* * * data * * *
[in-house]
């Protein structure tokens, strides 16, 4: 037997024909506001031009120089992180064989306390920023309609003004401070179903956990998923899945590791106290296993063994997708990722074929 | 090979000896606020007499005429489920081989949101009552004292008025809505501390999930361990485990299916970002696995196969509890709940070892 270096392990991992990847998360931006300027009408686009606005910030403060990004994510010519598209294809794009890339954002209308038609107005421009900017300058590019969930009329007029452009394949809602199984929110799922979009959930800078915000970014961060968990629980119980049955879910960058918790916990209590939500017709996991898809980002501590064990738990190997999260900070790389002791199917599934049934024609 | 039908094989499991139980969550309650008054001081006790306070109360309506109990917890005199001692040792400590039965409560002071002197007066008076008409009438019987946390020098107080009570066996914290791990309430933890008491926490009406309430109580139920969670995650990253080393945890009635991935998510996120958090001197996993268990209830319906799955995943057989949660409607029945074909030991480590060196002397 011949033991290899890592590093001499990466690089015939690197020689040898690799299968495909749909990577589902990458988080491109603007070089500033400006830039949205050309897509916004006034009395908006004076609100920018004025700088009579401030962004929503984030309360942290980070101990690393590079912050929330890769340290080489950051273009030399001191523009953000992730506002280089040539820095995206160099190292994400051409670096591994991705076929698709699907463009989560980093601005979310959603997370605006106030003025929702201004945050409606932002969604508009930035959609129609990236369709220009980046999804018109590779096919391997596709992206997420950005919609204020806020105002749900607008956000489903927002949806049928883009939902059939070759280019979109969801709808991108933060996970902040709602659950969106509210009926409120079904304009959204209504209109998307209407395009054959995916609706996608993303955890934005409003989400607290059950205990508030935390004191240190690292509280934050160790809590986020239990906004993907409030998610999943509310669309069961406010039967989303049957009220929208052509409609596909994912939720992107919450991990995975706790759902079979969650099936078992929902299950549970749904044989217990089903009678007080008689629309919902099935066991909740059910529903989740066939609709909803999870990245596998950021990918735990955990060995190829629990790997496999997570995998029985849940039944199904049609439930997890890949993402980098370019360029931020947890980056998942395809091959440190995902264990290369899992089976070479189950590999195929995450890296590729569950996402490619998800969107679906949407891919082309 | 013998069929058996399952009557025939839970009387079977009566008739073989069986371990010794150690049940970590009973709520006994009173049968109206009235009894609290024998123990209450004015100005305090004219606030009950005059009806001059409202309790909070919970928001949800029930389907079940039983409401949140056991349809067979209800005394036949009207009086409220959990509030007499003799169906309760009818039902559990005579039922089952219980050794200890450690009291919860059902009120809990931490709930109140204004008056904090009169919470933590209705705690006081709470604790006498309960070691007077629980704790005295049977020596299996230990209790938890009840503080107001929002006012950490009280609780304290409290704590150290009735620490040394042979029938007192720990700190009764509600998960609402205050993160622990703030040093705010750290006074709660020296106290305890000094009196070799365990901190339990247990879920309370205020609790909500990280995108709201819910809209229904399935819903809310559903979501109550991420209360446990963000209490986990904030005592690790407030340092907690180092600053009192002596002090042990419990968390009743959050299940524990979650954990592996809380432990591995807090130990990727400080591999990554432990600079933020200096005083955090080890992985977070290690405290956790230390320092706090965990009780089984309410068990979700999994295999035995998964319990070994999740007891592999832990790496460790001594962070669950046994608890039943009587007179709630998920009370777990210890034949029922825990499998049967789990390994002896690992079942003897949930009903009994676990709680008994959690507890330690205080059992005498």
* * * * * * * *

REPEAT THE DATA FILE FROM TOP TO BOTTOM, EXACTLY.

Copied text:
[in-house]
């Protein structure tokens, strides 16, 4: 037997024909506001031009120089992180064989306390920023309609003004401070179903956990998923899945590791106290296993063994997708990722074929 | 090979000896606020007499005429489920081989949101009552004292008025809505501390999930361990485990299916970002696995196969509890709940070892 270096392990991992990847998360931006300027009408686009606005910030403060990004994510010519598209294809794009890339954002209308038609107005421009900017300058590019969930009329007029452009394949809602199984929110799922979009959930800078915000970014961060968990629980119980049955879910960058918790916990209590939500017709996991898809980002501590064990738990190997999260900070790389002791199917599934049934024609 | 039908094989499991139980969550309650008054001081006790306070109360309506109990917890005199001692040792400590039965409560002071002197007066008076008409009438019987946390020098107080009570066996914290791990309430933890008491926490009406309430109580139920969670995650990253080393945890009635991935998510996120958090001197996993268990209830319906799955995943057989949660409607029945074909030991480590060196002397 011949033991290899890592590093001499990466690089015939690197020689040898690799299968495909749909990577589902990458988080491109603007070089500033400006830039949205050309897509916004006034009395908006004076609100920018004025700088009579401030962004929503984030309360942290980070101990690393590079912050929330890769340290080489950051273009030399001191523009953000992730506002280089040539820095995206160099190292994400051409670096591994991705076929698709699907463009989560980093601005979310959603997370605006106030003025929702201004945050409606932002969604508009930035959609129609990236369709220009980046999804018109590779096919391997596709992206997420950005919609204020806020105002749900607008956000489903927002949806049928883009939902059939070759280019979109969801709808991108933060996970902040709602659950969106509210009926409120079904304009959204209504209109998307209407395009054959995916609706996608993303955890934005409003989400607290059950205990508030935390004191240190690292509280934050160790809590986020239990906004993907409030998610999943509310669309069961406010039967989303049957009220929208052509409609596909994912939720992107919450991990995975706790759902079979969650099936078992929902299950549970749904044989217990089903009678007080008689629309919902099935066991909740059910529903989740066939609709909803999870990245596998950021990918735990955990060995190829629990790997496999997570995998029985849940039944199904049609439930997890890949993402980098370019360029931020947890980056998942395809091959440190995902264990290369899992089976070479189950590999195929995450890296590729569950996402490619998800969107679906949407891919082309 | 013998069929058996399952009557025939839970009387079977009566008739073989069986371990010794150690049940970590009973709520006994009173049968109206009235009894609290024998123990209450004015100005305090004219606030009950005059009806001059409202309790909070919970928001949800029930389907079940039983409401949140056991349809067979209800005394036949009207009086409220959990509030007499003799169906309760009818039902559990005579039922089952219980050794200890450690009291919860059902009120809990931490709930109140204004008056904090009169919470933590209705705690006081709470604790006498309960070691007077629980704790005295049977020596299996230990209790938890009840503080107001929002006012950490009280609780304290409290704590150290009735620490040394042979029938007192720990700190009764509600998960609402205050993160622990703030040093705010750290006074709660020296106290305890000094009196070799365990901190339990247990879920309370205020609790909500990280995108709201819910809209229904399935819903809310559903979501109550991420209360446990963000209490986990904030005592690790407030340092907690180092600053009192002596002090042990419990968390009743959050299940524990979650954990592996809380432990591995807090130990990727400080591999990554432990600079933020200096005083955090080890992985977070290690405290956790230390320092706090965990009780089984309410068990979700999994295999035995998964319990070994999740007891592999832990790496460790001594962070669950046994608890039943009587007179709630998920009370777990210890034949029922825990499998049967789990390994002896690992079942003897949930009903009994676990709680008994959690507890330690205080059992005498």